An anti-gold mining campaigner is released after six hours in custody

Cormac McAllen released from police custody
Peadar O'Cearnaigh

On 23 January at 2pm, police in Northern Ireland (PSNI) arrested goldmine protester Cormac McAleer in Gortin, County Tyrone. The PSNI said they arrested McAleer:

on suspicion of obstructing a highway and resisting police following an incident at Camcosy Road, Gortin.

They released him at 8pm the same day.

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McAleer is chair of the local goldmine opposition group Save Our Sperrins. As reported by The Canary, locals oppose Dalradian Gold Ltd’s plans to mine their community and to use cyanide in the process.

Nature of arrest

McAleer says that while driving on a narrow mountain road near his home, he met an Irish Waste Services Ltd tanker. Weather conditions were poor with much of the countryside covered in snow. So, neither vehicle could pass with ease. McAleer claims the Irish Waste tanker had been removing controlled waste from the Dalradian drill rigs.

McAleer claims that after they agreed a way for both vehicles to pass, the driver then refused to move. A 90-minute long confrontation followed and ended when the police arrived and arrested McAleer. McAleer says it was “total madness” as he couldn’t believe he was under arrest.

A witness claims to have seen the tanker driver emptying liquid waste into a nearby ditch. The Canary contacted Irish Waste Services Ltd for comment. But none was provided by the time of publication.

Chained protest and local opposition

As The Canary reported previously, McAleer chained himself to Dalradian drilling equipment on 19 January. That protest brought its test drilling to a standstill.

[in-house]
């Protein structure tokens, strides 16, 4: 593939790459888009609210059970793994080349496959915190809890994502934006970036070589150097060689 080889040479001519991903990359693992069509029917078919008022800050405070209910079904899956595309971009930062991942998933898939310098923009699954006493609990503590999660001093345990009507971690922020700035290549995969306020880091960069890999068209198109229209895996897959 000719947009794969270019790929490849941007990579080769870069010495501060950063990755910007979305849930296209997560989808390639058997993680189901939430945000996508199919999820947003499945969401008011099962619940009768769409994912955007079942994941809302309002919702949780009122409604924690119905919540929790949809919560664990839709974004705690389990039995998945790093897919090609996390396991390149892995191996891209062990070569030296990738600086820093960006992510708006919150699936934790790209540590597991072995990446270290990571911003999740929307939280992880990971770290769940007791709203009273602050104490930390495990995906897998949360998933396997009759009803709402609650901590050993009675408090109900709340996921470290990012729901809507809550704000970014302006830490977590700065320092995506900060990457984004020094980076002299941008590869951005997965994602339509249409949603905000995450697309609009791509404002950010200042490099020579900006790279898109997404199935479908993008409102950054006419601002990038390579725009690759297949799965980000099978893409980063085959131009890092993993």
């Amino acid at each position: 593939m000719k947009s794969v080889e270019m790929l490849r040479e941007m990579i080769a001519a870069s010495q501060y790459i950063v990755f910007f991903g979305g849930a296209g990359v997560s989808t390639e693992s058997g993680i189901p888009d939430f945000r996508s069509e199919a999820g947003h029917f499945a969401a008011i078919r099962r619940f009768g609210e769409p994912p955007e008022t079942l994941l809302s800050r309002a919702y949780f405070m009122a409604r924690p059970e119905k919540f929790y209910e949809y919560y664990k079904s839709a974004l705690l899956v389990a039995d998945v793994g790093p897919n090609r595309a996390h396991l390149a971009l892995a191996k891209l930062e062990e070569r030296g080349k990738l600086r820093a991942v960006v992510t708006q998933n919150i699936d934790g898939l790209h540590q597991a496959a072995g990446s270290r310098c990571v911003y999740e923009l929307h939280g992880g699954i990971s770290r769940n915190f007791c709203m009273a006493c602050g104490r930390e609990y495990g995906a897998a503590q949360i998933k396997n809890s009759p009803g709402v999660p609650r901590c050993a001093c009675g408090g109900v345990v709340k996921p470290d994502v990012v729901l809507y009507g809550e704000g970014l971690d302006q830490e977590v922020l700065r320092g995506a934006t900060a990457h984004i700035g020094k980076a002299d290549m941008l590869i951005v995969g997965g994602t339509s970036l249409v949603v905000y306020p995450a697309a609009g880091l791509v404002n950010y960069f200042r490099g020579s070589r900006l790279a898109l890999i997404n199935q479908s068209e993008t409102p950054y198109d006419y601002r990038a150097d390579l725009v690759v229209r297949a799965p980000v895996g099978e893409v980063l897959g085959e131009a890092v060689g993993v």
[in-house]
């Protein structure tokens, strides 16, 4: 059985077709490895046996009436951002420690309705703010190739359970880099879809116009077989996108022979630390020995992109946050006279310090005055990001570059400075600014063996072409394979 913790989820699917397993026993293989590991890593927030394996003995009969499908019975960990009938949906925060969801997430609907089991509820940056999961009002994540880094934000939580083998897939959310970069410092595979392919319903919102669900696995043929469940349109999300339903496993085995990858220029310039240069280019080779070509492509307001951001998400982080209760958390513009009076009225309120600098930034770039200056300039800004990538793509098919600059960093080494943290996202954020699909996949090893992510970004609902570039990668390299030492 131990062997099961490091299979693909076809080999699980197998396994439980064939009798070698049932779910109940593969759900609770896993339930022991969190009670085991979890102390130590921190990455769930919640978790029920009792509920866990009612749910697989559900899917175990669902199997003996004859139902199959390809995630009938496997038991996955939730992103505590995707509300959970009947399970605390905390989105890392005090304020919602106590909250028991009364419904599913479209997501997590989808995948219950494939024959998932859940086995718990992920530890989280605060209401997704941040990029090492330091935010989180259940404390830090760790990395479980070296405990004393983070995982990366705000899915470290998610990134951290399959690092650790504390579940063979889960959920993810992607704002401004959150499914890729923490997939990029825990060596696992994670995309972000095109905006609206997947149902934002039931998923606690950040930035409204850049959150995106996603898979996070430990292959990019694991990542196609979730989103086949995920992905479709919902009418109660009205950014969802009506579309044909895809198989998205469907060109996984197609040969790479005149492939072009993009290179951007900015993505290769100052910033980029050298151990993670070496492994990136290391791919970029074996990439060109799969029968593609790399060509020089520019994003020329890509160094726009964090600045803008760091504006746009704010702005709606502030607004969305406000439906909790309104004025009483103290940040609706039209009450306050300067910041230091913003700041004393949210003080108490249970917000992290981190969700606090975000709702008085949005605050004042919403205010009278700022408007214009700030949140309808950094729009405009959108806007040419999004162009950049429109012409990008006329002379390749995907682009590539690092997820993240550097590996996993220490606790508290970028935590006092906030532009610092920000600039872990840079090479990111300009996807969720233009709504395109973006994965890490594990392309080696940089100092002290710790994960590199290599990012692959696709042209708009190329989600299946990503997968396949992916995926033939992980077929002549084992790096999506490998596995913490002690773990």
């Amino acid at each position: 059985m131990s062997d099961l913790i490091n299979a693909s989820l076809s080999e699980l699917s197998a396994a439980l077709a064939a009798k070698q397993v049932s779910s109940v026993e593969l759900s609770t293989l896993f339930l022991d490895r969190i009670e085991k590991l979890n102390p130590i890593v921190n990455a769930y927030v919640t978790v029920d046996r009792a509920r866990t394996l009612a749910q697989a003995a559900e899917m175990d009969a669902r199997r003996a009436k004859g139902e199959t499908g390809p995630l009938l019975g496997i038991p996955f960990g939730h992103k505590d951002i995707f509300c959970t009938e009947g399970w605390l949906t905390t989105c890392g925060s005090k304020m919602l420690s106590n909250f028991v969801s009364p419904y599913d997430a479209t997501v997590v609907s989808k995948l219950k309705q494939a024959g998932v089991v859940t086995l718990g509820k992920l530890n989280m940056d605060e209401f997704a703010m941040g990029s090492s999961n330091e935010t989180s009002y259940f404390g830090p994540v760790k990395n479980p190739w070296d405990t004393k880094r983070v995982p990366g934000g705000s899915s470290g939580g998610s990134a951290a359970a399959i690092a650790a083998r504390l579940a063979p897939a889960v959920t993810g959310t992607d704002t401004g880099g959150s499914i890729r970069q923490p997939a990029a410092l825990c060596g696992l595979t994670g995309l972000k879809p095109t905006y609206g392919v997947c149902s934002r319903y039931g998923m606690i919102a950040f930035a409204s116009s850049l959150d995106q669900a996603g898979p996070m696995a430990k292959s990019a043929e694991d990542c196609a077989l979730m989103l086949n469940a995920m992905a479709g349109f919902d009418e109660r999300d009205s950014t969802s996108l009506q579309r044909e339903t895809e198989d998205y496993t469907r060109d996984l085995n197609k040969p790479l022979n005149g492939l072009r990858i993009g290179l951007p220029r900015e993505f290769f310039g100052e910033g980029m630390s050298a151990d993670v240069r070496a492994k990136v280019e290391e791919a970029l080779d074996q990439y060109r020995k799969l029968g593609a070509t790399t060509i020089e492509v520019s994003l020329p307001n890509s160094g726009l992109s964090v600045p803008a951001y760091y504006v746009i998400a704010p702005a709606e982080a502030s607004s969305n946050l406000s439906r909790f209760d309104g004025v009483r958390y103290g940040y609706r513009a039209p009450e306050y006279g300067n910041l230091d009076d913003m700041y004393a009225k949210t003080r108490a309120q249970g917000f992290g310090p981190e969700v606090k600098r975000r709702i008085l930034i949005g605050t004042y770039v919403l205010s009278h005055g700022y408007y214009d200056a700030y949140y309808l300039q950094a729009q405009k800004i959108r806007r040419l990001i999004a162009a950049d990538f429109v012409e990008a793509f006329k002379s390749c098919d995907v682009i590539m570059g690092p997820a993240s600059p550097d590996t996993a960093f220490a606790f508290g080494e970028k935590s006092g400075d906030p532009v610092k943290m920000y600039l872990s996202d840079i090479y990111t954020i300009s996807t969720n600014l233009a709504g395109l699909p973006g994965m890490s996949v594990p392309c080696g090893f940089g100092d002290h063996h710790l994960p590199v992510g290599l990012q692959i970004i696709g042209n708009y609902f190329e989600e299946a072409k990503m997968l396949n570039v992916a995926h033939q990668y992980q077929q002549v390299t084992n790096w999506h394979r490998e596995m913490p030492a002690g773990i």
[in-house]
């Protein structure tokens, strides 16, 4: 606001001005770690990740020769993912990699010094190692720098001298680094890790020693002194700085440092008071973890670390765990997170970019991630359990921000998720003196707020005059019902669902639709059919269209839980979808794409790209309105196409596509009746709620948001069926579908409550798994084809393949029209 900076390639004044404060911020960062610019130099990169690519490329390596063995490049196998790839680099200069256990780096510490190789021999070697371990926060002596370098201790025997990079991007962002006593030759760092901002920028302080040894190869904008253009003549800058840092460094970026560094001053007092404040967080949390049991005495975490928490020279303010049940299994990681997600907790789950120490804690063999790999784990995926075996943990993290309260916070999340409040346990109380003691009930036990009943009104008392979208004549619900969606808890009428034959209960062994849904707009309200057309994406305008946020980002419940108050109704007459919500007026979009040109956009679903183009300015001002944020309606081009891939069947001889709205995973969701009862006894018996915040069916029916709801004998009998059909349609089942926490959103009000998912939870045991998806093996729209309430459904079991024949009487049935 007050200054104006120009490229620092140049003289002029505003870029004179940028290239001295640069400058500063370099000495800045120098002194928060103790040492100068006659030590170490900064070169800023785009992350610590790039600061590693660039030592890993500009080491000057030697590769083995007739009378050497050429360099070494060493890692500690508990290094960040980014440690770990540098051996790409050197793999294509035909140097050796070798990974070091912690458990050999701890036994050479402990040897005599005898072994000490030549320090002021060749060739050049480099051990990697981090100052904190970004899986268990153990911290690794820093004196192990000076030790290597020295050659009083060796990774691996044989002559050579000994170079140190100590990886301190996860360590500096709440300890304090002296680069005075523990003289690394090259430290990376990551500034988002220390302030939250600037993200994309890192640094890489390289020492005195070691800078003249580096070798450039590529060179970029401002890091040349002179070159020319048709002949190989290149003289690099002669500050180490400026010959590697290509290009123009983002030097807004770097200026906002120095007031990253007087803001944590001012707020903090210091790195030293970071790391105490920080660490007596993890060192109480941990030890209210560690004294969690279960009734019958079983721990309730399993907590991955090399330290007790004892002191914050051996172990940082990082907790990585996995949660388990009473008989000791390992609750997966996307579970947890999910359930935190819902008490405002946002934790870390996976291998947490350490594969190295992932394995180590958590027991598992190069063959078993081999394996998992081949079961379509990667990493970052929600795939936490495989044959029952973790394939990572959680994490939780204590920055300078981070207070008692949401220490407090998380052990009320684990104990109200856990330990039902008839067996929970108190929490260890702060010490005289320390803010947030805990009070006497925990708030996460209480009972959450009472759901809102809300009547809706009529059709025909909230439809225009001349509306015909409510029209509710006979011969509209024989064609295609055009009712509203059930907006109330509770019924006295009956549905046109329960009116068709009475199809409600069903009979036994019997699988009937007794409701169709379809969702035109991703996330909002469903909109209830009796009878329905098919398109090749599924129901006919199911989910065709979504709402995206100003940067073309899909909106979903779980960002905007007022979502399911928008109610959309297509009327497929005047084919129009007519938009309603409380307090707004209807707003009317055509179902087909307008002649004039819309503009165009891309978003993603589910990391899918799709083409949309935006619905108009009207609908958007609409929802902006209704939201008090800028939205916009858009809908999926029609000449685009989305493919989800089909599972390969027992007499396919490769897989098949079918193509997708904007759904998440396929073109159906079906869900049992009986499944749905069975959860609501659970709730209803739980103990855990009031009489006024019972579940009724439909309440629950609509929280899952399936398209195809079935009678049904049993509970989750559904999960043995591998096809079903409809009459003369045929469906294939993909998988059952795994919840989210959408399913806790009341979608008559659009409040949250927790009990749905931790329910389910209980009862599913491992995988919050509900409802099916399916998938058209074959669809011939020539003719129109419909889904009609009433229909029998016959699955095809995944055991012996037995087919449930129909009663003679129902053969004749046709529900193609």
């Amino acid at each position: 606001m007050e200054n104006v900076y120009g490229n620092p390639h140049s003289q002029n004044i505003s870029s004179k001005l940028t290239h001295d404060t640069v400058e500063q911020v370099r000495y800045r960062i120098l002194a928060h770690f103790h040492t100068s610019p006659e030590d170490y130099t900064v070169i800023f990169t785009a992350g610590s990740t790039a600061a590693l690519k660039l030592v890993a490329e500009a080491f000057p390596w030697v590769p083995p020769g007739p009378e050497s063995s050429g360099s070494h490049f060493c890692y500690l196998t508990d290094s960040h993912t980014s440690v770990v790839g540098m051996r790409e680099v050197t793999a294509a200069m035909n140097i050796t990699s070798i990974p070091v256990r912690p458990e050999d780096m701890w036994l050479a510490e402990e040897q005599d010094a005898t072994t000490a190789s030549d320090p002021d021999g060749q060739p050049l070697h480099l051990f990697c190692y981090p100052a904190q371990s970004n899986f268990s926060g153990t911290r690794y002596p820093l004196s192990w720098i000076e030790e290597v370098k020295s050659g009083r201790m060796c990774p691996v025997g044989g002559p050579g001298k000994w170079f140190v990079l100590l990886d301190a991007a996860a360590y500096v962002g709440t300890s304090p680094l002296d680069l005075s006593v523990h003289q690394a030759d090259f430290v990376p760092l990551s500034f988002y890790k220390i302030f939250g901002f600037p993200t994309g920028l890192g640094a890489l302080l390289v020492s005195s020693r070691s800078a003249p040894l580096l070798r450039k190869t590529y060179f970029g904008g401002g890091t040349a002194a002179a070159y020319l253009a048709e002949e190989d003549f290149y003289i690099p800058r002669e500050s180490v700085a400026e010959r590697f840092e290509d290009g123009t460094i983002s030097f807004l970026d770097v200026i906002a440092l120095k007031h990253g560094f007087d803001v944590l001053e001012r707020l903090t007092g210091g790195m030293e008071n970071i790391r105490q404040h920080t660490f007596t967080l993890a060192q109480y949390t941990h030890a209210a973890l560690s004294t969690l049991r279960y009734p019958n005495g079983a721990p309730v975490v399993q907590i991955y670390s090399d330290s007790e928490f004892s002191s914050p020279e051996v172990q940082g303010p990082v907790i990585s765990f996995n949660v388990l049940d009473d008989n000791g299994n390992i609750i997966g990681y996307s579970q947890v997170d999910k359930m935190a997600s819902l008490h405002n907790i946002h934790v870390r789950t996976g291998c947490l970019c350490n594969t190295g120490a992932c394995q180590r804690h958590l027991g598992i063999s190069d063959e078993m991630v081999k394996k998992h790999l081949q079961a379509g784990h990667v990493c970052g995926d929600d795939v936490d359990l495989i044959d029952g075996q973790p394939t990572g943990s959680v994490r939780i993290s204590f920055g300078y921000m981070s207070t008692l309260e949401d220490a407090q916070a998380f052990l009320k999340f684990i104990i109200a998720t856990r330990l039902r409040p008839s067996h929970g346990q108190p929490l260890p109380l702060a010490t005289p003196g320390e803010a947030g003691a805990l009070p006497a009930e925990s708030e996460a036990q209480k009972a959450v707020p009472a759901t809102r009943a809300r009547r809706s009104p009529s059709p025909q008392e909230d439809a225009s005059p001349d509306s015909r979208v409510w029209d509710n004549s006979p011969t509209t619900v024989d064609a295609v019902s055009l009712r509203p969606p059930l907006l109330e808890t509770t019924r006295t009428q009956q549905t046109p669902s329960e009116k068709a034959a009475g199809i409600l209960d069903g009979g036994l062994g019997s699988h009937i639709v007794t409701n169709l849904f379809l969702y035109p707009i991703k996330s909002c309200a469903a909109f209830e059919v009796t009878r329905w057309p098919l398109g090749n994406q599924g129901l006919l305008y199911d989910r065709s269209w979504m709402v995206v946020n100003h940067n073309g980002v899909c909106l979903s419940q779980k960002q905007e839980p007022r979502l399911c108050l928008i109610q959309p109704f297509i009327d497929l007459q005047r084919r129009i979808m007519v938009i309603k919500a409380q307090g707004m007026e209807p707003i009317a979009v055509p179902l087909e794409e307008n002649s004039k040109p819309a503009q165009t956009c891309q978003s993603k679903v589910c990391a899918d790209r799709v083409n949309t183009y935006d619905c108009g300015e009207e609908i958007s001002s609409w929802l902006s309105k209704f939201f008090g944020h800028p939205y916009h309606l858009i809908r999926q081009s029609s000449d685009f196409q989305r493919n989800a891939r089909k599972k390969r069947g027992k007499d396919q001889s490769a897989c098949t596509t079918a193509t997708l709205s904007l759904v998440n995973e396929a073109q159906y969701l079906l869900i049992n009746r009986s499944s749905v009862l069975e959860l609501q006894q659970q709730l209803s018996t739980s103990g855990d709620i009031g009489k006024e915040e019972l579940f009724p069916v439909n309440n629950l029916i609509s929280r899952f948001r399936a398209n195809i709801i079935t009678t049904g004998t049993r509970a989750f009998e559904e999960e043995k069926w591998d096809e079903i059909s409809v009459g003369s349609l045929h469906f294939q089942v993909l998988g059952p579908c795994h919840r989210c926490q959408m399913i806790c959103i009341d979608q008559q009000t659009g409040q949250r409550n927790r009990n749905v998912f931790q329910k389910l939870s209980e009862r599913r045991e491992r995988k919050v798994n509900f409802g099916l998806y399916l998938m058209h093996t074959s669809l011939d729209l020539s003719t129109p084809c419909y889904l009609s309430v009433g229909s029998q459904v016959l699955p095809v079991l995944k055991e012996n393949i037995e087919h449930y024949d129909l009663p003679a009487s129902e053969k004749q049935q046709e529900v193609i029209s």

Local people submitted 10,000 objection letters to the proposal. They’ve also received support from the Community Environmental Legal Defense Fund (CELDF). The CELDF is a law firm which protects communities from projects that could damage their environment.

Dalradian told The Canary:

This was an unnecessary development that disrupted the community and interfered with local employees and contractors who are simply trying to do their job.

All of Dalradian’s activities are lawful; operating within strict environmental regulations and under an Exploration Licence granted in line with the policies of the NI Executive.

Furthermore, it said “the project has also received 2,700 letters of support which is unprecedented for a planning application”.

Protests will continue

Family, friends and fellow protesters greeted McAleer when he came out of Omagh police station. The PSNI said he “has been released pending a report to the PPS [Public Prosecution Service]”. McAleer plans to lodge a complaint against the arresting officer.

Protesters also gathered at the gates of the Dalradian plant at 9:30pm on 23 January. McAleer said the arrest “will not distract us from our work of protecting the water, air, land and people’s health from toxic gold mining”.

Featured image via member of Save Our Sperrins

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